Thursday, May 10, 2012

Abstract 2012 Rafael Klöber

Rafael Klöber, Department of History, South Asia Institute, Heidelberg University


Beyond Dominant Hinduism: Saiva Siddhanta Institutions in Coimabatore and Tamil Nadu

The Hindu philosophy of Tamil Saiva Siddhanta has been widely neglected in scholarship on South India, even though the exponents of the Saiva Siddhanta Revival movement of the late 19th and early 20th century had a considerable impact on the discourses on religion in Tamil Nadu. Their initiatives were forgotten, especially since the scholarly perspectives focused on the following political developments of the Dravidian Movement, Justice Party, Self-Respecters and the like. The Saiva Siddhanta Revival with its journals and societies was a particularly Vellalar centered issue of urban elites, trying to popularize the “original” Tamil religion which has been kept at the hands of traditional Maths and Adhinams for a long time. However, Saiva Siddhanta has to be considered as a “loser of religious history”, since the Siddhantins failed to counter the universal claims of North Indian, Vedanta centered Hinduism, and consequently disappeared from public discourse to some extent.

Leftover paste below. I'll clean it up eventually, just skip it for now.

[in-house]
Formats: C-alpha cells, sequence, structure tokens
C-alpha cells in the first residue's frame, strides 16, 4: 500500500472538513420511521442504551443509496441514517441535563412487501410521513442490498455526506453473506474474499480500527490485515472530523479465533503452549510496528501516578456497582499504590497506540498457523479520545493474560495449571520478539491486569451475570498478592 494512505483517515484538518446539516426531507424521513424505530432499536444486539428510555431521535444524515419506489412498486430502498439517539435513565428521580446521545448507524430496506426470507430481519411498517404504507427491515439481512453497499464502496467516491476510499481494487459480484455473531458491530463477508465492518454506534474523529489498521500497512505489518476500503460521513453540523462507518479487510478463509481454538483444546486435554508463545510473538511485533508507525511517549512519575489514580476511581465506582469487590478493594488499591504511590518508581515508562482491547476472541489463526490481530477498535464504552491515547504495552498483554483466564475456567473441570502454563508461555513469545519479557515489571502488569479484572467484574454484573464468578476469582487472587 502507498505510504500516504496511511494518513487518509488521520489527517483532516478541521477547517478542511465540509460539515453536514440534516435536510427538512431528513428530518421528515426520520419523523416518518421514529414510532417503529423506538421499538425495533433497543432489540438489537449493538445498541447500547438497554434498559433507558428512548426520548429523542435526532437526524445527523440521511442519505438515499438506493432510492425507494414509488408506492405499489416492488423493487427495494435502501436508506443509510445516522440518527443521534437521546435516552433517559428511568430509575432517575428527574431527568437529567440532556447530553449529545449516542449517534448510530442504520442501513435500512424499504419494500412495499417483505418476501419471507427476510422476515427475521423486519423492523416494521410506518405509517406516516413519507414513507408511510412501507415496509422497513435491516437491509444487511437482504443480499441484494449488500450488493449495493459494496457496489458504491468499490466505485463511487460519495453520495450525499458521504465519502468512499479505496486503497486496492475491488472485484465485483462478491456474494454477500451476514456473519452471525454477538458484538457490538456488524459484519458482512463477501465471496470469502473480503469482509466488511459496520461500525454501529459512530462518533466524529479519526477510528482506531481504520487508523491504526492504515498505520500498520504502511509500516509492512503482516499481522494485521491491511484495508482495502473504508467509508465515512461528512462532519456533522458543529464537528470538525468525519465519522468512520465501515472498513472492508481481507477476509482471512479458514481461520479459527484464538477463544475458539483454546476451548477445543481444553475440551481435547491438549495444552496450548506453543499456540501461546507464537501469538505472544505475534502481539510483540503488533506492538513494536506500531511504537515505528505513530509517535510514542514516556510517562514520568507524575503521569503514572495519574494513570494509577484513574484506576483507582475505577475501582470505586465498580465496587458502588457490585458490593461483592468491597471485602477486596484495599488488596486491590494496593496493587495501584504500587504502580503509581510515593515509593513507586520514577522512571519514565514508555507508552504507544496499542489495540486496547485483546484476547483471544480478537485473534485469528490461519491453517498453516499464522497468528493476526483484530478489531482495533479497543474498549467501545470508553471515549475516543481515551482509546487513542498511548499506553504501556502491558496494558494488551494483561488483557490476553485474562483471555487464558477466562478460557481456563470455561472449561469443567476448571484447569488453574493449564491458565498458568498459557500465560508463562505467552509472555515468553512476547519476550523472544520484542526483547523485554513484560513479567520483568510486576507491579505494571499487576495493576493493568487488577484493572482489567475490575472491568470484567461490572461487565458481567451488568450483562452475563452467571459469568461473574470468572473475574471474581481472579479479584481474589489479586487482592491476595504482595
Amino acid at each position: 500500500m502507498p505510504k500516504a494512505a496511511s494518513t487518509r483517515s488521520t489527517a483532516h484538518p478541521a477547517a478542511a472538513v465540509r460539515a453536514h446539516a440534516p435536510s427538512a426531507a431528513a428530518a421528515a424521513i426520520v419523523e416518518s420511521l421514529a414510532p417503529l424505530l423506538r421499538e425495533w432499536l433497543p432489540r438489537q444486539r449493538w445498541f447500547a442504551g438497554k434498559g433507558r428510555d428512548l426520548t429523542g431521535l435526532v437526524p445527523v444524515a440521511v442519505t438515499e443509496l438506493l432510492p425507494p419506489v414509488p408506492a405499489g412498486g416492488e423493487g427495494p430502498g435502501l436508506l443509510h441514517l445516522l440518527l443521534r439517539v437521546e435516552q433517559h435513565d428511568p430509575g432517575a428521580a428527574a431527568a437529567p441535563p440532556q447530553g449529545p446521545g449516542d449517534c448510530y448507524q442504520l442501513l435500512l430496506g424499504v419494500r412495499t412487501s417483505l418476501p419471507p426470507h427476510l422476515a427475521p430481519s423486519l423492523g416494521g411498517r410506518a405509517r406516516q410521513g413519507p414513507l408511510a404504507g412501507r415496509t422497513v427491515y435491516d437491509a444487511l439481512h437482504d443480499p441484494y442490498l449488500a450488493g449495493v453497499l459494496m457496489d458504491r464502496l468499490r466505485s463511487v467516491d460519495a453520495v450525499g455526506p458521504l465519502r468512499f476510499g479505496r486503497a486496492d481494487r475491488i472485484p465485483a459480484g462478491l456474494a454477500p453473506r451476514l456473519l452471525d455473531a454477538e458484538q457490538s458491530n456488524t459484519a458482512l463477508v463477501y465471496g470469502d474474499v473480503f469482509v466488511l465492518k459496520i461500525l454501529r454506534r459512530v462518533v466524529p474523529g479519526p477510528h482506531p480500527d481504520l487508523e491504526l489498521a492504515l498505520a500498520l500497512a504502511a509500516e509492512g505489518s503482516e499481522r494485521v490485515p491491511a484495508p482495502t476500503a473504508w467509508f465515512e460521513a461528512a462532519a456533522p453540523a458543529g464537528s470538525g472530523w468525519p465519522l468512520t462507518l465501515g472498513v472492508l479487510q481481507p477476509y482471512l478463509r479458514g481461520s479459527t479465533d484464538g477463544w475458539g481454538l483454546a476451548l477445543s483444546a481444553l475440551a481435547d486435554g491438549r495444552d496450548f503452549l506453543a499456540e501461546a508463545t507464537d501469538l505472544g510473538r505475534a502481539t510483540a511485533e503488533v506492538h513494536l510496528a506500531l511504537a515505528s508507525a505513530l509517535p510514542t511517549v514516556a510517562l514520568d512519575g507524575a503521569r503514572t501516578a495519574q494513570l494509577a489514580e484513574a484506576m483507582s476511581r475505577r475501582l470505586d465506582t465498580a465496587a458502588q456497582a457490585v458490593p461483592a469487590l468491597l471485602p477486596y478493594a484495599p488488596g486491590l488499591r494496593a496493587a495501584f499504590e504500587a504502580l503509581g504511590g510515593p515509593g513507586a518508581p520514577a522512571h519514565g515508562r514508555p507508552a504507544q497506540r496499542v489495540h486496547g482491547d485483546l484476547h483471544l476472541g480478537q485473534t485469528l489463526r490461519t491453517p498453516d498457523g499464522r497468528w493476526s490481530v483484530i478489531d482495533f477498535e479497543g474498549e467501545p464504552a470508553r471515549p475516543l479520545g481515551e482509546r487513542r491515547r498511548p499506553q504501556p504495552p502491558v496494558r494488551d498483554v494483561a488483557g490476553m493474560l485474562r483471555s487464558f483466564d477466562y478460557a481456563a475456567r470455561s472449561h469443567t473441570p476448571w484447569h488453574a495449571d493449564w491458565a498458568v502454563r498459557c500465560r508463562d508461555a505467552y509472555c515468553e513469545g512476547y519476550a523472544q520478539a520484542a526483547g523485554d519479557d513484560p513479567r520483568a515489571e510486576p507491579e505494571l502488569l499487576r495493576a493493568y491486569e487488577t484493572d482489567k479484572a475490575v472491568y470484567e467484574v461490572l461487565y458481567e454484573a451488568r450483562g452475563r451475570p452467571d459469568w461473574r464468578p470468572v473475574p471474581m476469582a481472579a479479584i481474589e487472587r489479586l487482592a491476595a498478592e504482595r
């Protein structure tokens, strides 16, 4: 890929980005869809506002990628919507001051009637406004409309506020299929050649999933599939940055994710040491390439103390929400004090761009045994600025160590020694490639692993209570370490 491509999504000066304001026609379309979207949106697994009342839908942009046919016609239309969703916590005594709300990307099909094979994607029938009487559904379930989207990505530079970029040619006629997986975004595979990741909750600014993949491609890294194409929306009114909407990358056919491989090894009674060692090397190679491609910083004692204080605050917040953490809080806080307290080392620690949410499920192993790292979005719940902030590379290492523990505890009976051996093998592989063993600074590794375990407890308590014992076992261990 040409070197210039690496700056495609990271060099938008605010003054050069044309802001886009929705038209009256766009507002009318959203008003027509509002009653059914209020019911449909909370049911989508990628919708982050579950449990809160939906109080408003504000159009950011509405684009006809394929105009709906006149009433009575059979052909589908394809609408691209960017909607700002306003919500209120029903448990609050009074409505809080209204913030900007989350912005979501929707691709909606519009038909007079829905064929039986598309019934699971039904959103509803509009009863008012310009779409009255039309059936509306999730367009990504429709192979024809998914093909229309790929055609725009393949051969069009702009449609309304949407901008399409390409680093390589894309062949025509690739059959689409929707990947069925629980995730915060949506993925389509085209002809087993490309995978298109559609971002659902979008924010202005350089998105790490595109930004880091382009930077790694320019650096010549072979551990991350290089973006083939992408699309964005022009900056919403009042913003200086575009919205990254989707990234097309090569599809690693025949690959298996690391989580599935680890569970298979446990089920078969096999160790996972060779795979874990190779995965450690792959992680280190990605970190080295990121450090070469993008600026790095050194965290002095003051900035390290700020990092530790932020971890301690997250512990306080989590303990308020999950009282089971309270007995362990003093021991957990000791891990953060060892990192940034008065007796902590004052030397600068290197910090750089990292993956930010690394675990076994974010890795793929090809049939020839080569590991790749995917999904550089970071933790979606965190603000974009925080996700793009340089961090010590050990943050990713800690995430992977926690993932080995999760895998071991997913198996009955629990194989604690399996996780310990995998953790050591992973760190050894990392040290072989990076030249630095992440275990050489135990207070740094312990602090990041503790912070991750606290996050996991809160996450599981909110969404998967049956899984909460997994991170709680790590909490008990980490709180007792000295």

In the last 20 years, several Saiva Siddhanta organizations were established, who are actively involved in the promotion of the religion. In a case study, the paper presents mainly two different representatives of these new forms of modern religious organizations: namely the wide-ranging network of Saiva Siddhanta trainings centers initiated by the old and influential Thiruvavaduthurai Adhinam in more than 60 towns and cities of Tamil Nadu, and the “Centre for Divine Tamil Studies” at Coimbatore which was established independently in the mid-1990s. Both forms of organizations have adapted the modern/postmodern global discourses on spirituality and religion to a great extent, and try by there own means to propagate the “original” religion among Tamils, and even beyond. Evidently, such a discourse is especially vivid in urban centers by still focusing on Vellalar elites. Urbanity, in that sense, seems to be a necessary and structural basis for these kinds of organizations. Since there is a strong emphasis in Saiva Siddhanta on Tamil as a language, it is – and has been since the late 19th century – a particularly Tamil phenomenon. The vernacular, of course, is a curse and a blessing really, depending on the various goals the different organizations have in the propagation of Saiva Siddhanta. The modes of this mission appear to be a particular expression of urbanism in South India.

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